I must have that creative output, otherwise I get grumpy or depressed or both. So it’s in everyone’s best interest if I continue to create. 

How about you? What would make you quit your favourite creative outlet? 

This post was written for the IWSG. Every first Wednesday of the month, members post on their blogs about their writing insecurities or offer some encouragement to others. If you are new to the IWSG or want to learn more, then please go HERE.

Wednesday, June 2, 2021

On Resting a First Draft #IWSG

The IWSG question of the month: How long do you shelve your first draft before reading and re-drafting? Is this dependent on your writing experience and the number of stories/books under your belt? 

Regardless of my six published books and the countless others I’ve written, the drafting process of every book has been different.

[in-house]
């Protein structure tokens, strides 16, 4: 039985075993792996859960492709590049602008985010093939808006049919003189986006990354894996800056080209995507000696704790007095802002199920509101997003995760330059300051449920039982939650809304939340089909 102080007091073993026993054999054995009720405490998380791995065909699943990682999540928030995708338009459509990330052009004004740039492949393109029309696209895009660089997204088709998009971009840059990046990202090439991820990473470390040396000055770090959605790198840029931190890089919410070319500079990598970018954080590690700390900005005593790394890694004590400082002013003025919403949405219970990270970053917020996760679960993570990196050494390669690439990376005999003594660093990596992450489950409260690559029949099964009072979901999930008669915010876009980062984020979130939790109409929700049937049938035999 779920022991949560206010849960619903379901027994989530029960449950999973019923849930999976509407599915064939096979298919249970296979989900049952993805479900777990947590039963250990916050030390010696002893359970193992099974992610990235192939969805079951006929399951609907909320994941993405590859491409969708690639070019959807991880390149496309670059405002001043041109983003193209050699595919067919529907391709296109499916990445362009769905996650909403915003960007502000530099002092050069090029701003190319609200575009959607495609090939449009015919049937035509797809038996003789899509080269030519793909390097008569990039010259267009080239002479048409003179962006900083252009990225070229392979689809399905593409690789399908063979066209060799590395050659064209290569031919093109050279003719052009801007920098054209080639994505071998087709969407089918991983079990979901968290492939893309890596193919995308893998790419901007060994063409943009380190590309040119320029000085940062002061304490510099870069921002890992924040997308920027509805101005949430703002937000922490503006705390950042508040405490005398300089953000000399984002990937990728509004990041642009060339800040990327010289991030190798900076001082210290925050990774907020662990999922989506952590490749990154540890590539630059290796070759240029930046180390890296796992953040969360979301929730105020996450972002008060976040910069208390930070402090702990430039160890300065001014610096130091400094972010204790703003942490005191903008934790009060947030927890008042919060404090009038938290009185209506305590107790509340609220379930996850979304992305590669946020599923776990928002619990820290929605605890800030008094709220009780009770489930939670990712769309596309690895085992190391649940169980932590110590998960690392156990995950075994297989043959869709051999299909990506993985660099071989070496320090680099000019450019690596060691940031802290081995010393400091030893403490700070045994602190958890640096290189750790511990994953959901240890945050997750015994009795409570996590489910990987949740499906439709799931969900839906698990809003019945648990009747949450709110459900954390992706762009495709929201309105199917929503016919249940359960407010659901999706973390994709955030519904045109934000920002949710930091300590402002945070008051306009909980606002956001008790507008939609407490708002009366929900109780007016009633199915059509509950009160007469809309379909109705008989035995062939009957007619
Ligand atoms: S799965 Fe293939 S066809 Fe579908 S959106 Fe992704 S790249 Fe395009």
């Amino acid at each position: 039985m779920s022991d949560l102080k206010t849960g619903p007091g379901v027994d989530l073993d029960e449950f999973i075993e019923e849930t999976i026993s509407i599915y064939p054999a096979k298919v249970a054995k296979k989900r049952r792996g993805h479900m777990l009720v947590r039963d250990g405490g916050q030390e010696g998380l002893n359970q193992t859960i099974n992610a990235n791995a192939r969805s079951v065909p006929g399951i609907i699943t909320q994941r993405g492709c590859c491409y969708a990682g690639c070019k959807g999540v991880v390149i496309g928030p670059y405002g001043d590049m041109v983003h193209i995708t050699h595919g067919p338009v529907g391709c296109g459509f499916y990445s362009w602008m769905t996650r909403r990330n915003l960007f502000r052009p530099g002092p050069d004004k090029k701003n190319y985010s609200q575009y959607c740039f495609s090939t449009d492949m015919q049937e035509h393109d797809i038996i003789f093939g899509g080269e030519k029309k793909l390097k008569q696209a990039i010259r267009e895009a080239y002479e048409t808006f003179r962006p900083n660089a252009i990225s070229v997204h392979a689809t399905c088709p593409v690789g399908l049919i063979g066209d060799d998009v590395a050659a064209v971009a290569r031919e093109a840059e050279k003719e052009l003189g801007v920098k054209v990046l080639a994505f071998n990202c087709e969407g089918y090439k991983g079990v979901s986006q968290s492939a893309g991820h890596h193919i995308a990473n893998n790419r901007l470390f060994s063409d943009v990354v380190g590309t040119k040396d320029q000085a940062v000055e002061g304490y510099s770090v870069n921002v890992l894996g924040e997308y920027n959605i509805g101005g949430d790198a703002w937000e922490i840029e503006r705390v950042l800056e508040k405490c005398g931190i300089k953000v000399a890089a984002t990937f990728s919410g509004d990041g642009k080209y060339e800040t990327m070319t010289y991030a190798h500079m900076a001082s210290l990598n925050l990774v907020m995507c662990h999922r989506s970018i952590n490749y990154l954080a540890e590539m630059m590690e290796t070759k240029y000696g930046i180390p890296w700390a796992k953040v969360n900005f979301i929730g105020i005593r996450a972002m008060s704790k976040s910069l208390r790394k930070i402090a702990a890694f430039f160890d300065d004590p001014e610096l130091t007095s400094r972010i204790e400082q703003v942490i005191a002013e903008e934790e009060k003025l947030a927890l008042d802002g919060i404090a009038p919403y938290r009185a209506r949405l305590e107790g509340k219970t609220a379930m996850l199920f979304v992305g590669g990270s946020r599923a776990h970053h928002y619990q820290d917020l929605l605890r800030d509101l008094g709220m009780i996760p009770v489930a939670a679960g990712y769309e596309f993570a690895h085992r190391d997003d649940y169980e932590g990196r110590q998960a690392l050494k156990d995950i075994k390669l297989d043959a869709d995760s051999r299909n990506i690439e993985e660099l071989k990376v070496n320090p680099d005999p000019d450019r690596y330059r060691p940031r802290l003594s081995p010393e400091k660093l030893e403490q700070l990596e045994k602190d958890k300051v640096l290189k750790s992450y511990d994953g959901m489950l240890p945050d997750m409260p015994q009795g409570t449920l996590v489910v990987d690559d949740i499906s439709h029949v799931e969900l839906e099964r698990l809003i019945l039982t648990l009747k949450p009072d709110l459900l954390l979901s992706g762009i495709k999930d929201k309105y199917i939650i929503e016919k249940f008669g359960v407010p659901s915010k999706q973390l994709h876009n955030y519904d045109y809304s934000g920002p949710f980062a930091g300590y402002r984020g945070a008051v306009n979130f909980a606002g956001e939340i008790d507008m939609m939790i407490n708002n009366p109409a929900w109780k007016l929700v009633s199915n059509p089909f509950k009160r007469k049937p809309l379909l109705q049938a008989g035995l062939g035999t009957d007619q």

The first book I ever wrote has been shelved for a gazillion years—after years of writing the first draft, then multiple rewrites with little sitting time between drafts. Same with the second and third books, although the third one got shelved after the first draft.

The fourth was the first I got published and that had mere months between polished drafts while I sent it off to friends, family, and an editor and waited for their feedback. Once completed, though, it sat for years more, because I hadn’t been sure what to do with it. It was non-fiction—my daily devotional, Cling to God, and my writing focus had changed back to fiction during that sitting time. 

Then life unceremoniously reminded me that it would be tragic to let the completed book disappear into oblivion. So I found a wonderful publisher, edited it again, and got it out there.